YANGON (AFP) – Aung San Suu Kyi’s opposition party admitted Wednesday it cannot win its fight to change a constitution that bars her from Myanmar’s presidency, following a parliamentary decision to postpone amendments until after 2015 elections.
Nyan Win, spokesman for her National League for Democracy, said an effective army veto in parliament meant the NLD would not prevail in its efforts to overhaul the charter during an ongoing debate in the legislature.
Parliamentary representatives of the powerful military have lined up during the debate to voice opposition to major change.
“Calculate the ratio mathematically. We cannot win (the fight to change key sections of the constitution),” he told AFP, listing both the clause that bars Suu Kyi and the one that gives the military the final say on amendments.
“So why are we working for it? Because we believe in democracy,” he added, in some of the party’s most downbeat remarks on a constitution which many believe was specifically designed to thwart Suu Kyi’s political rise.
Legislators will choose a new president after a general election in November 2015. The party of the veteran democracy campaigner is expected to win the general election if polls are free and fair.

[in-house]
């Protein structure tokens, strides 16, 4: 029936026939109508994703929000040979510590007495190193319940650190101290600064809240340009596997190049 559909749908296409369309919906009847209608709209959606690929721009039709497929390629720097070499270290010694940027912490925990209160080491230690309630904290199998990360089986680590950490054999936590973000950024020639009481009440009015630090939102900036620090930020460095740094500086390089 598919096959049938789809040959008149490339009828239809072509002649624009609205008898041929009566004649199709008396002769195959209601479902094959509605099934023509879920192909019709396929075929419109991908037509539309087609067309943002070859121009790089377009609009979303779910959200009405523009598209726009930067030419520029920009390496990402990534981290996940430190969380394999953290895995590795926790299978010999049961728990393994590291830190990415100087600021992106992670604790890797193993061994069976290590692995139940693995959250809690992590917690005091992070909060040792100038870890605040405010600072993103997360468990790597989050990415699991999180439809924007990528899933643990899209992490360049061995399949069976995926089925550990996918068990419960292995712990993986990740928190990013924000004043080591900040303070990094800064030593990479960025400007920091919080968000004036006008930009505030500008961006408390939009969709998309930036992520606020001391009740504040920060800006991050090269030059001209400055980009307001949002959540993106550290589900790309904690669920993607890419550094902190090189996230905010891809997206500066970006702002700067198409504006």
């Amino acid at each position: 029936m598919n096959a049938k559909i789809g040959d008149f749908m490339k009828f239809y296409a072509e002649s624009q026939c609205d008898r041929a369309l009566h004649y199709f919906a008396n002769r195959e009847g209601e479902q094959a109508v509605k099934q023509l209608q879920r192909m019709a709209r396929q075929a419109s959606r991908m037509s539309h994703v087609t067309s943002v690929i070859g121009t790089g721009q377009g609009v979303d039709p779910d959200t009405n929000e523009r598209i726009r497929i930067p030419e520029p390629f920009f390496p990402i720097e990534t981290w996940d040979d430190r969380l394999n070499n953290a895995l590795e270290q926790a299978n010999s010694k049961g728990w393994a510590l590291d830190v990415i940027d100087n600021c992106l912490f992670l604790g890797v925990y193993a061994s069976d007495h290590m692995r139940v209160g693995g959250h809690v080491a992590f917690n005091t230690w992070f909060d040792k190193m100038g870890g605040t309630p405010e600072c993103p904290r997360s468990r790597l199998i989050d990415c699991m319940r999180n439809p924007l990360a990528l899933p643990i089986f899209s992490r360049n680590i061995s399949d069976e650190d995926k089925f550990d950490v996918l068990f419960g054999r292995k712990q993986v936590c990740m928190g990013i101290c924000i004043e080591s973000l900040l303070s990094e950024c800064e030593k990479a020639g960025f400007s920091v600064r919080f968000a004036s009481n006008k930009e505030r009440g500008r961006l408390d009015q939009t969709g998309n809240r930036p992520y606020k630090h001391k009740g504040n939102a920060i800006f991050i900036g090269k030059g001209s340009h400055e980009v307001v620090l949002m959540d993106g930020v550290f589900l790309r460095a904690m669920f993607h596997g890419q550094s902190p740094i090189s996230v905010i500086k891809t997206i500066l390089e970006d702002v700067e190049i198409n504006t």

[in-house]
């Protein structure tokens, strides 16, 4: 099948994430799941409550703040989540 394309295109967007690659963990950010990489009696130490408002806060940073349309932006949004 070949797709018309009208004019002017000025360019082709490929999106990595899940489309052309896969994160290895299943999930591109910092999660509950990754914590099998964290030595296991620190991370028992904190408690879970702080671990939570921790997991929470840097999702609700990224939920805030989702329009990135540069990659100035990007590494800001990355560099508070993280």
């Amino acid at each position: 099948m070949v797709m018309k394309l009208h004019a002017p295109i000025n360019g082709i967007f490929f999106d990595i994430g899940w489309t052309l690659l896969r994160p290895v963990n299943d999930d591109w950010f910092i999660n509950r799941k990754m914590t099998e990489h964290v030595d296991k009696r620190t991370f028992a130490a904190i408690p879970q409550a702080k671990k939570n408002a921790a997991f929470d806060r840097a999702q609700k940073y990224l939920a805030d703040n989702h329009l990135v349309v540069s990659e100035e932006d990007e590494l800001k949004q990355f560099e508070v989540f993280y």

But Suu Kyi cannot stand for the top post because a clause in the constitution, 59f, bans those with a foreign spouse or children. Her late husband and two sons are British.
Parliament speaker Shwe Mann said Tuesday a referendum would be held next May on any charter amendments approved by parliament after the current heated debate in the capital Naypyidaw. He said it would be impossible to implement any constitutional changes until after next year’s election, which is seen as a test of the country’s transition from outright military rule that began in 2011.
US President Barack Obama last week raised concerns about clause 59f, saying “the amendment process needs to reflect inclusion rather than exclusion”.
Members of the powerful military make up a quarter of Myanmar’s parliament under provisions in the 2008 constitution, which was drawn up by the then-junta as it kept critics and opposition activists locked up.
A vote to change the key points of the charter requires a more than 75 per cent majority – thereby giving the army contingent the last say.
And observers say the military is very reluctant to loosen its grip, despite a recent unprecedented meeting between the army chief, Suu Kyi, the president and other key political figures.
Myanmar scholar Renaud Egreteau said the army sees preservation of the constitution as its “core task in state politics”.
Myanmar has emerged from isolation in the last three years, earning international praise for its reforms and the removal of most sanctions.
The quasi-civilian leadership, which remains dominated by former generals, has freed most political prisoners, allowed Suu Kyi and her party into parliament and ended to draconian media censorship.
But last week Obama added his voice to concerns that its transition is backsliding in certain areas, including press freedom and human rights.